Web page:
President Cevallos Joins Campaign to End Workplace Stigma Related to Mental Illness

President Cevallos Joins Campaign to End Workplace Stigma Related to Mental Illness

Mar 31, 2017

Framingham State University President F. Javier Cevallos has joined a statewide campaign to eliminate workplace stigma related to mental illness organized by the Massachusetts chapter of the National Alliance on Mental Illness (NAMI).

The CEOs Against Stigma Campaign was launched in 2015 with a grant from the Attorney General’s office. Mental health conditions – including depression and anxiety – affect one in five adults and is the number one cause of workplace disability. Unlike physical illnesses, they carry a stigma that prevents people from discussing them at work. They can lead to high turnover, low productivity and increased employer costs.

“The well-being of our students and employees is my top priority, which is why I enthusiastically support NAMI’s CEOs Against Stigma campaign,” President Cevallos says. “Mental illness is a serious issue that can only be addressed by combatting the stigma that surrounds it and ensuring that those who are affected receive the services and care they deserve.”

NAMI Mass and its affiliates are committed to signing 250 executives and elected leaders to the campaign and reaching half a million employees. Any Massachusetts company with at least 50 employees can join.

“By joining CEOs Against Stigma, top executives are helping to change the misperceptions about mental illness by encouraging people to open up and speak freely about the conditions that affect them and their immediate families. Most importantly, through their support, these leaders across the Commonwealth are helping people to seek treatment,” says NAMI Mass Executive Director Laurie Martinelli. “We are very proud of these CEOs who have stepped up to the plate and signed our pledge to eliminate the stigma associated with mental illness.”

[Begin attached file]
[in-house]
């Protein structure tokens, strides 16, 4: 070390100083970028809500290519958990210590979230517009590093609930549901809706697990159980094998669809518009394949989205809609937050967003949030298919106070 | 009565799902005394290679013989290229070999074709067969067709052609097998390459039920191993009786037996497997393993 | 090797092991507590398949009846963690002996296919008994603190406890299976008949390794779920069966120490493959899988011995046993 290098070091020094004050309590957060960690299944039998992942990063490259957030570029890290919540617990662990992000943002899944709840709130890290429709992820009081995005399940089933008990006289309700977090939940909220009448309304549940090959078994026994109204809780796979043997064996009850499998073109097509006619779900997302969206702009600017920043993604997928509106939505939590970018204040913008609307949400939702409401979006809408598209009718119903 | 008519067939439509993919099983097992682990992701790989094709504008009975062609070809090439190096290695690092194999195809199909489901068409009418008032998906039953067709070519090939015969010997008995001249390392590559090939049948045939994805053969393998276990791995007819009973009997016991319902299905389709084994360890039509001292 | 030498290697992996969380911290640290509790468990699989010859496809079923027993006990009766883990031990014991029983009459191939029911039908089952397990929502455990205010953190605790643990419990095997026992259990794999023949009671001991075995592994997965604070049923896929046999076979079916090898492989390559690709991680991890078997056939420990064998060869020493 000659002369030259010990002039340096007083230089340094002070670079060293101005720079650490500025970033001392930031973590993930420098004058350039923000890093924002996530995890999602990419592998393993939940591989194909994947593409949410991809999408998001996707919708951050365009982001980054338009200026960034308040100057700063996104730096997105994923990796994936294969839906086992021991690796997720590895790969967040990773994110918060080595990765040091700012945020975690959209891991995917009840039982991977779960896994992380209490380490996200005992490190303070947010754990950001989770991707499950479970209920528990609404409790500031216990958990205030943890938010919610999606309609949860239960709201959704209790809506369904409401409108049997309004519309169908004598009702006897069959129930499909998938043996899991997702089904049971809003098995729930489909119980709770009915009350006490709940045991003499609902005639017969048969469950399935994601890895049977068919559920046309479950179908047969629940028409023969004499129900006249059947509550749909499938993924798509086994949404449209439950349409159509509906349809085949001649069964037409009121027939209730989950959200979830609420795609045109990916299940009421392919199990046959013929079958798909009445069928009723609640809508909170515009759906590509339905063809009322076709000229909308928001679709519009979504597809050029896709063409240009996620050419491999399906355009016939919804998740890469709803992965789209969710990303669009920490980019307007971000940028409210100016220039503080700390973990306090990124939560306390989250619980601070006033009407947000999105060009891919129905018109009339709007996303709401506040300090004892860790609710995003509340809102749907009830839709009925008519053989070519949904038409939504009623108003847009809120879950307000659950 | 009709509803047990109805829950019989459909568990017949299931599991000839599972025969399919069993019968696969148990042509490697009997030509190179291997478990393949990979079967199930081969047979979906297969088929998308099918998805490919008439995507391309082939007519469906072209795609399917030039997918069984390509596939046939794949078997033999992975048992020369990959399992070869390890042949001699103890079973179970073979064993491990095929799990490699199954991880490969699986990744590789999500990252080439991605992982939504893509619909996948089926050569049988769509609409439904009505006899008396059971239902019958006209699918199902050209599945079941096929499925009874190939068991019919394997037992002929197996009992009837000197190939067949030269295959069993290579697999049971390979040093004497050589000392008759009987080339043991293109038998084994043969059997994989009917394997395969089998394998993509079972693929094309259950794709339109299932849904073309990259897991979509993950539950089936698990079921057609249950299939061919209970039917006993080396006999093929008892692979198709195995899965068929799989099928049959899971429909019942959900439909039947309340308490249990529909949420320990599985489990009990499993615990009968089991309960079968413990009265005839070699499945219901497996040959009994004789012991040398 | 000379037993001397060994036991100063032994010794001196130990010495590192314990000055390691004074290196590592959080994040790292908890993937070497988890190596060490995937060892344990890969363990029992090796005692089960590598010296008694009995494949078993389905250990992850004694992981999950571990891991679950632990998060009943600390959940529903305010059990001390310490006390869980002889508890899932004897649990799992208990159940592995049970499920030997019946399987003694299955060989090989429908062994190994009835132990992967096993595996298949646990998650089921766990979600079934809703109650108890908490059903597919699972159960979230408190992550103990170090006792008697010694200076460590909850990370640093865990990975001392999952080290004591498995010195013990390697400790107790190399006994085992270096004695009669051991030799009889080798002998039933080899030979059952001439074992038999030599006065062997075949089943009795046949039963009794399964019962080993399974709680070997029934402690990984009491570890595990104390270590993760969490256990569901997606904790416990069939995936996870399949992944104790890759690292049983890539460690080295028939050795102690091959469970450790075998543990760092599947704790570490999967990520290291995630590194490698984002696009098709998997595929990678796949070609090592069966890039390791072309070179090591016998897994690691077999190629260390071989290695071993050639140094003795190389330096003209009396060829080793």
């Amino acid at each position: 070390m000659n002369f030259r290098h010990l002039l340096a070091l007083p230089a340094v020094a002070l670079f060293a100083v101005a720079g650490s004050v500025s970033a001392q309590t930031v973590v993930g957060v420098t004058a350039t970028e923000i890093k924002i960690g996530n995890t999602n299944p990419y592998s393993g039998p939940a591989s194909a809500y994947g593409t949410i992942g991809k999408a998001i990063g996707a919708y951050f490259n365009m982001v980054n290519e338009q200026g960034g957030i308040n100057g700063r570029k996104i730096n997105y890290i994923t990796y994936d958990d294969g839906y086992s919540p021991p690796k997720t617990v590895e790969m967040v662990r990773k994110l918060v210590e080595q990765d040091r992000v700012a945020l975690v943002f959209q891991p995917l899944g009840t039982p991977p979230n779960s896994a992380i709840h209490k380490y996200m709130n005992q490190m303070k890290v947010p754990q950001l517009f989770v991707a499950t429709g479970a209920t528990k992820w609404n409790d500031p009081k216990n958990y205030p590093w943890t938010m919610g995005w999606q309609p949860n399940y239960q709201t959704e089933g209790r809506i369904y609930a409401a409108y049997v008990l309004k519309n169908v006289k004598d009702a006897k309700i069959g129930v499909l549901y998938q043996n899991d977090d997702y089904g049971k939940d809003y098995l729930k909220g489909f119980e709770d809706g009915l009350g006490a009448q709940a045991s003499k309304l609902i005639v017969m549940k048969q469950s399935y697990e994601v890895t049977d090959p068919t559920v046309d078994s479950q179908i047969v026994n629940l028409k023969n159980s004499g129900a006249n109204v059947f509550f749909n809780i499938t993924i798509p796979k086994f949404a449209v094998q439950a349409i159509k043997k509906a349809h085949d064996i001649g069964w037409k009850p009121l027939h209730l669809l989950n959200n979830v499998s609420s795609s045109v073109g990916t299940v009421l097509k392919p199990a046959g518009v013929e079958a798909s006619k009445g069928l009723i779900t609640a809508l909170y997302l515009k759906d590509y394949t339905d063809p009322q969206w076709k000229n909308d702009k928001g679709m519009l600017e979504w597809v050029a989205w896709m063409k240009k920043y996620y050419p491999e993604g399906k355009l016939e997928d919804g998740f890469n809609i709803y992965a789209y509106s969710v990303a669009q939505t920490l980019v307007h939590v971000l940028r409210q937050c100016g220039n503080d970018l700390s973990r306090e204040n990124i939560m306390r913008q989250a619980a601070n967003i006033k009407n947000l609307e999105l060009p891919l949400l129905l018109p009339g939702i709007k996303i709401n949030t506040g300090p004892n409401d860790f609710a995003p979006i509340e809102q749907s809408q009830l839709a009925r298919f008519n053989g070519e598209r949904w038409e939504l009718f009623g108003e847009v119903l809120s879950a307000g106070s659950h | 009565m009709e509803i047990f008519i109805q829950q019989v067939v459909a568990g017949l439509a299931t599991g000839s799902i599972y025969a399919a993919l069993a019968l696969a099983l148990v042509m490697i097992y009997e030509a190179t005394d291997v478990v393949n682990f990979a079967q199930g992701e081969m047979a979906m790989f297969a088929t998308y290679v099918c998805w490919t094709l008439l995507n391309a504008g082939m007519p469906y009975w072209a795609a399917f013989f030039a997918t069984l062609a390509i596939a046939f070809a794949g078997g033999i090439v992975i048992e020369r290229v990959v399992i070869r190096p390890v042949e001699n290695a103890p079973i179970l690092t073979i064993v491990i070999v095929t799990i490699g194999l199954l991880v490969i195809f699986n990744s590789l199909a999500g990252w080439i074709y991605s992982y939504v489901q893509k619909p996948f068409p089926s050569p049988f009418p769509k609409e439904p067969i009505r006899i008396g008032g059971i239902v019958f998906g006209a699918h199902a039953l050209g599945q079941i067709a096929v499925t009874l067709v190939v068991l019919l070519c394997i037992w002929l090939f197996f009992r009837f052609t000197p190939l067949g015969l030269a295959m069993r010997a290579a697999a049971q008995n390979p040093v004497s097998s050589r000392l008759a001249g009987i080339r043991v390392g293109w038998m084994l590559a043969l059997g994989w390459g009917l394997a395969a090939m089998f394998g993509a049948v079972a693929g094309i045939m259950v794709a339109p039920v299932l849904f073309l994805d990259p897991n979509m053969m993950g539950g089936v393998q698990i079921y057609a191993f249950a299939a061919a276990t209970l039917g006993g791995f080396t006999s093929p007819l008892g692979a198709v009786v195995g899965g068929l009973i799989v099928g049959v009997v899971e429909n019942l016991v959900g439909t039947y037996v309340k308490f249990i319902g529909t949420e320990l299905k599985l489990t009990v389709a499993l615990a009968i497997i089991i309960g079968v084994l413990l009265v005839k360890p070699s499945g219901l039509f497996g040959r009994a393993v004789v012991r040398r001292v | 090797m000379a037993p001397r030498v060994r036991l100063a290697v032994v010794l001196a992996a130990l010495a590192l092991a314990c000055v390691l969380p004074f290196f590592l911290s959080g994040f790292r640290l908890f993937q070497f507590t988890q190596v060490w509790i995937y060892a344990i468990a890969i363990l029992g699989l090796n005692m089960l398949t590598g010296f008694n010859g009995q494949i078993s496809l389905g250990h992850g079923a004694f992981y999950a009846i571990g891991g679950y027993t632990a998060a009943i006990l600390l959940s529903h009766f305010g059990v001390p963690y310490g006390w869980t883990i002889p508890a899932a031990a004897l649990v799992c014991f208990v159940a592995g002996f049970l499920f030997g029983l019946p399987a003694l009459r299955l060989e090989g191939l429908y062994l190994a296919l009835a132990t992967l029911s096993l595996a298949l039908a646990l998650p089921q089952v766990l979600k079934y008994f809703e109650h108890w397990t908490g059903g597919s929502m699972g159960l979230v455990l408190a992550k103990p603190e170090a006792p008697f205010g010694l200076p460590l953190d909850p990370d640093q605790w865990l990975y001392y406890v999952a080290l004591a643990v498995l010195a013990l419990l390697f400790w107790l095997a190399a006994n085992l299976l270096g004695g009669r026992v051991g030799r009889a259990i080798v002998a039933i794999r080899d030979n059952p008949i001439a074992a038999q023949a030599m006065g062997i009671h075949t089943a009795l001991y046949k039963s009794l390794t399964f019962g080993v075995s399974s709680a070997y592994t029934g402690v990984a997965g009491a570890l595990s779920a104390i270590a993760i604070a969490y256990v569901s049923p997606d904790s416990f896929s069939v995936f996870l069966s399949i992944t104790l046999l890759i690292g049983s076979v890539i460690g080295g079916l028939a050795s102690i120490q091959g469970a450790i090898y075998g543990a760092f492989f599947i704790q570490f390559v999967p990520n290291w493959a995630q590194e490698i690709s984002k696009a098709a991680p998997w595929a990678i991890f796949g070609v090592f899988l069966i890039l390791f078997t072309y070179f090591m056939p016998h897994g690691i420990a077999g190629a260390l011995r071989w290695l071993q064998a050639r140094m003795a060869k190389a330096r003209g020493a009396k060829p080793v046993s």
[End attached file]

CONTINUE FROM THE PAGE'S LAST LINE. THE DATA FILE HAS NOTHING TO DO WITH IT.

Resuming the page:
As part of this campaign, participating employers host In Our Own Voice, a NAMI signature program featuring two people living with mental illness who share their personal stories and how they are achieving recovery. The In Our Own Voice program has been recognized by a leading national mental health researcher as the most effective anti-stigma program in America.

“We all stand to benefit from improving our awareness and understanding of mental illness,” President Cevallos says.

Founded in 1982, NAMI Mass is a nonprofit, grassroots education, support and advocacy organization. It is the state’s voice on mental illness, with 21 local chapters and more than 2,000 members. Its mission is to improve the quality of life for people with mental health challenges and their families by educating the public; fighting stigma, discrimination and stereotypes; and promoting recovery. To that end, the organization offers free, peer-led programs that provide resources, insights, coping skills and genuine support.

For more information about CEOs Against Stigma, visit:

About Framingham State University

Framingham State University was founded in 1839 as the nation’s first public university for the education of teachers. Since that time, it has evolved into a vibrant, comprehensive liberal arts institution offering small, personalized classes on a beautiful New England campus. Today, the University enrolls more than 6,000 students with 58 undergraduate and graduate degree programs in the arts, humanities, sciences, social sciences and professional fields. As a State College and University (SCU), Framingham State prides itself on quality academic programs, affordability, and commitment to access for all qualified students.